Dear Friends and Family,
On your last day on earth, what legacy will you leave behind? Our life is a book of blank pages, and every day we are given the opportunity to write our story. It is my hope that when my final chapter is written, I will have left a legacy that has influenced others to become better.
The saying “live each day as if it was your last” can be cliché. While catastrophe can strike at any moment, the routine and mundanity of life can often prevent us from self-checking ourselves into truly “living today as if it was our last.”
Years ago, I heard a sermon on how we should live each day with a sense of “urgency.” The sermon radiated with me, as it does to this day. But even still, I often struggle (or maybe the word is “procrastinate”) to get the important things done in my life. But this idea of “living with urgency” still runs through my mind. And the older I become, the more truth this notion holds. My kids are getting older by the day, the lives of those who depend on us at BVT rely on “urgent” action to ensure their lives continually improve, and the world desperately needs more of the peace, love and hope that can only come from Jesus. Perhaps more now than ever before. If we don’t sense the need for urgency, we may need to re-evaluate our priorities.
I have come to know an incredible family in town, through church and various mutual kids’ functions. The Lake family is an inspiration to so many across East Texas and beyond. Their passion, first and foremost for the Lord, and then for others, is something I strive to emulate. I admire their love for family, for their fellow neighbors, and how they continually look for ways to honor the Lord through various missions and outreach ministries. In fact, their family’s mission is to “keep the message of Christ real and meaningful in an ever-changing world.”
Kyle Lake, son of David and Shirley Lake, was a pastor in Waco whose life was tragically cut short. One Sunday morning, as he was preparing to baptize one of the church members, Kyle was fatally electrocuted in the baptismal.
While I never met Kyle personally, his legacy is one that continues to live on forever. Kyle was about being relevant. He had a passion for reaching out to those who wouldn’t normally go to church. Kyle knew what it meant to live with urgency as he constantly looked for ways to advance the message of the gospel into uncharted waters. He radiated joy from his heart each day and lived each day to the fullest.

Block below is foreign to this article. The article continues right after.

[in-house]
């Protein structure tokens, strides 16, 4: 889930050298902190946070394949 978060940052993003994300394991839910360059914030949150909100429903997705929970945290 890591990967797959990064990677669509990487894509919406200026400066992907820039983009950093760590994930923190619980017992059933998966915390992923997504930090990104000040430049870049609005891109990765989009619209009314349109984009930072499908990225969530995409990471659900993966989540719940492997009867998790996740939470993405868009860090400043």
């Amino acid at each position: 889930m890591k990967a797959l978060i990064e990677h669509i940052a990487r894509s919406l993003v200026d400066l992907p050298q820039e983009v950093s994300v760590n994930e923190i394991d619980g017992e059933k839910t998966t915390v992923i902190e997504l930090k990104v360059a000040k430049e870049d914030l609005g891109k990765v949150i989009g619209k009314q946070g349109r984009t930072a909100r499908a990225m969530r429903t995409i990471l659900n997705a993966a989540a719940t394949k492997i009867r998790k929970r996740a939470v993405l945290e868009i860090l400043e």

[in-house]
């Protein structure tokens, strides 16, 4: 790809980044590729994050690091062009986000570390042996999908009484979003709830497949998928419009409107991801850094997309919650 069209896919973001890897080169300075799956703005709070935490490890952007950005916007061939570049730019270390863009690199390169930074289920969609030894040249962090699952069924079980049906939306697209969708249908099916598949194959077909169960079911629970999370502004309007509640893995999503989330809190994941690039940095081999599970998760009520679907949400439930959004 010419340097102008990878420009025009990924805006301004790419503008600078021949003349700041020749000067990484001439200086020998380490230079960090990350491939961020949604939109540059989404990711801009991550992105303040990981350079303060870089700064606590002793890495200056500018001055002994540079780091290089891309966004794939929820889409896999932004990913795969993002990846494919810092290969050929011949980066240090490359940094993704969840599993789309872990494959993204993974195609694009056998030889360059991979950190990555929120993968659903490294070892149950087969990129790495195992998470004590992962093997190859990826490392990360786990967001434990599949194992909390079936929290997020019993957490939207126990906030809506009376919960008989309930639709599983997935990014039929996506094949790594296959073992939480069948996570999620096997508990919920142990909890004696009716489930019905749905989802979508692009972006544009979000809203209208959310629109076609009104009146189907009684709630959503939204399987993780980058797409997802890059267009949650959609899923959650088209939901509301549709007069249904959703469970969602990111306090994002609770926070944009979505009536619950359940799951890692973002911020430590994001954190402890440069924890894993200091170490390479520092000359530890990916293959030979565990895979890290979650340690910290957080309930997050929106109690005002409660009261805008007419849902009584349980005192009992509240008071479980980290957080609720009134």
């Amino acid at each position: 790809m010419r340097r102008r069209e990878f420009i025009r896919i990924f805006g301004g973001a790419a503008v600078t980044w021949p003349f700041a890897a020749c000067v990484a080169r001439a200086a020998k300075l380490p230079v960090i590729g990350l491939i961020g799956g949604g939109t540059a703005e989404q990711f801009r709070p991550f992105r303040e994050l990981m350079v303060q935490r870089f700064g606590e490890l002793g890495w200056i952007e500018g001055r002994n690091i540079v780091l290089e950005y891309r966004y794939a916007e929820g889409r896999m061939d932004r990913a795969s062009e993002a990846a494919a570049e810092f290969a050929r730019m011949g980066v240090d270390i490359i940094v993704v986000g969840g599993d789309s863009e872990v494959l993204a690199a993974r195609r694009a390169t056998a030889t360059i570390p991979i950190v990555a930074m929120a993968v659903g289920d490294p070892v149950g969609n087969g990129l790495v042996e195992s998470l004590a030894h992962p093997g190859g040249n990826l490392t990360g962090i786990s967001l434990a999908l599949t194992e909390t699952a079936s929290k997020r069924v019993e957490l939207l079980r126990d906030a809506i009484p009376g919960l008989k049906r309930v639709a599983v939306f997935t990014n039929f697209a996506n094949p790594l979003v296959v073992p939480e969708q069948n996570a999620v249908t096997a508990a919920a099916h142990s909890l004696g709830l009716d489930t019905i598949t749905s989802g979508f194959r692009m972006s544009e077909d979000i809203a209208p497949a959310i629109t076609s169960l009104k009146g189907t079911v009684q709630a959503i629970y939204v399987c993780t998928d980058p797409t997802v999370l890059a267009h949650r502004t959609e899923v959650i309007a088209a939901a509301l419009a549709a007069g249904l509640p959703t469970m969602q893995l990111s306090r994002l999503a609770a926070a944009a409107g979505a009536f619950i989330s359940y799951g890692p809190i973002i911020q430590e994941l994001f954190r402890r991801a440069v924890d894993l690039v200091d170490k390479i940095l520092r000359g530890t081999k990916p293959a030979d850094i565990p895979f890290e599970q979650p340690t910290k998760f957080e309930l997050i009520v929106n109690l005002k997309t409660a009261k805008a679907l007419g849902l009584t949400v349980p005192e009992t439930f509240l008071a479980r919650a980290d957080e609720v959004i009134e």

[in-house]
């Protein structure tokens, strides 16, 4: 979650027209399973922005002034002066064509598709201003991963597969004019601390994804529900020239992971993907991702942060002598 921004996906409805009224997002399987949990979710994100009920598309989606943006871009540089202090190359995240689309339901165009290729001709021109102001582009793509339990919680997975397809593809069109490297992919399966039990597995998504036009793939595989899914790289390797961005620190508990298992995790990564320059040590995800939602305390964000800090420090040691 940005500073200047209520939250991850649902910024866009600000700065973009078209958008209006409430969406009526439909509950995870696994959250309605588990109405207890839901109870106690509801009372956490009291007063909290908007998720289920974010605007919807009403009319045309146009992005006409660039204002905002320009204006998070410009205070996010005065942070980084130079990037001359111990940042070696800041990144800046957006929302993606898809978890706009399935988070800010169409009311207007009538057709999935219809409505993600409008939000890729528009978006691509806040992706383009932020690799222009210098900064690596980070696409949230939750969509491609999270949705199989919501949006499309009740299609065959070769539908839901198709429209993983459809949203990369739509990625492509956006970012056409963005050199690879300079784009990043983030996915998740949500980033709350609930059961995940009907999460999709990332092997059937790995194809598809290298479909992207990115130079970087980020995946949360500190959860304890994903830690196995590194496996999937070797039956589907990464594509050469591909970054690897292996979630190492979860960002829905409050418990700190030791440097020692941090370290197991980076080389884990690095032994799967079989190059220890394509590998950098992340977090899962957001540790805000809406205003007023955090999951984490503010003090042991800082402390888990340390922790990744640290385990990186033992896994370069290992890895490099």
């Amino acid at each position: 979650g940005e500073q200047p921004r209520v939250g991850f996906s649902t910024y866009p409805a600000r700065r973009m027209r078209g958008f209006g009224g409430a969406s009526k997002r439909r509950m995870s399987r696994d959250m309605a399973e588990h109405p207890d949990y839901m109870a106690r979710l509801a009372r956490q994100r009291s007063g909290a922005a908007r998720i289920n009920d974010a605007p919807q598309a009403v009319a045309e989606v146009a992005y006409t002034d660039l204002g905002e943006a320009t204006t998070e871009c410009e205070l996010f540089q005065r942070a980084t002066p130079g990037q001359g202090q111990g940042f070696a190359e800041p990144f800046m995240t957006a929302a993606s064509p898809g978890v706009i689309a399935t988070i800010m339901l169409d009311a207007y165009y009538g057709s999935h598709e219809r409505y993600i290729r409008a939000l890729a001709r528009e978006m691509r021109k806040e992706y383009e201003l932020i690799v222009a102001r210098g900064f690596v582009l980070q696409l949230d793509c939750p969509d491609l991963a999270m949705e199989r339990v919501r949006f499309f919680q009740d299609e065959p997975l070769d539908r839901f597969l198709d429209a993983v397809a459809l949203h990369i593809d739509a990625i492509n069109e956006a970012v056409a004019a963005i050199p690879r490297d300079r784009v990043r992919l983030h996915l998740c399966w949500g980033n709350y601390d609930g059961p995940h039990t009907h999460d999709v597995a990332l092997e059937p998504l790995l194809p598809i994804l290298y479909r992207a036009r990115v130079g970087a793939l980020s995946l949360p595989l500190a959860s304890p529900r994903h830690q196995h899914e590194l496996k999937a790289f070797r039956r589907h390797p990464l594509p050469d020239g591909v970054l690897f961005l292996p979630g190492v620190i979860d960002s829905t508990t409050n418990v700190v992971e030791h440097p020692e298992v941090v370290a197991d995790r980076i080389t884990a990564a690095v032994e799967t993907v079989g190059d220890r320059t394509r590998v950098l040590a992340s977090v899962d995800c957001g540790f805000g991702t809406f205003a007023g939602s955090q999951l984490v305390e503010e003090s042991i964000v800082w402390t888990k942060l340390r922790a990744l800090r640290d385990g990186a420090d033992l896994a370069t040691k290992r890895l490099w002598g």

The very last sermon that Kyle was supposed to preach on that Sunday, was found following that tragic event. A section from the sermon read:
On a crystal clear, breezy 70-degree day, roll down the windows and feel the wind against your skin. Feel the warmth of the sun. If you run, then allow those first few breaths of the cool autumn day to freeze your lungs…and do not just be alarmed, be alive. Get knee deep in a novel and lose track of time. If you bike, pedal hard. And if you crash, then crash well. Feel the satisfaction of a job well done, a paper well written, a project thoroughly completed, a play well performed. If you must wipe the snot from your 3-year old’s nose, don’t be disgusted if the Kleenex didn’t catch it all, because soon he’ll be wiping his own. If you’ve recently experienced loss, then grieve and grieve well. At the table with friends and family… laugh. If you’re eating and laughing at the same time, then you might as well laugh until you puke. And if you eat, then smell; the aromas are not impediments to your day; steak on the grill, coffee beans freshly ground, cookies in the oven. And taste…taste every ounce of flavor. Taste every ounce of friendship. Taste every ounce of life. Because it is most definitely a gift.
I don’t find it coincidental that this message was written just before his last day on earth. Because, again…Kyle lived with urgency. Urgency to love his family; urgency to love others; and urgency to love Jesus. To see each day as a gift…and to cherish the small things – the small moments – he had been given during his short time.
What is holding you back from living with urgency? What steps do you need to take to live like it was your last? Maybe it’s spending more time with your children or spouse. Maybe it’s improving a relationship you’ve been neglecting. Maybe it’s picking up that new hobby that you’ve always wanted to do. Or, maybe it’s getting your heart right with Jesus.
Whatever it may be, my prayer for each of us this month is that we see today as a gift. That we see it as a blank page, as an opportunity to write a story that will leave a legacy long after we are gone. And that we live with a sense of urgency, understanding tomorrow is never guaranteed.
You have a blank page ahead of you. What do you plan to write?
And as you write your story, always remember you can do hard things.
Until next time,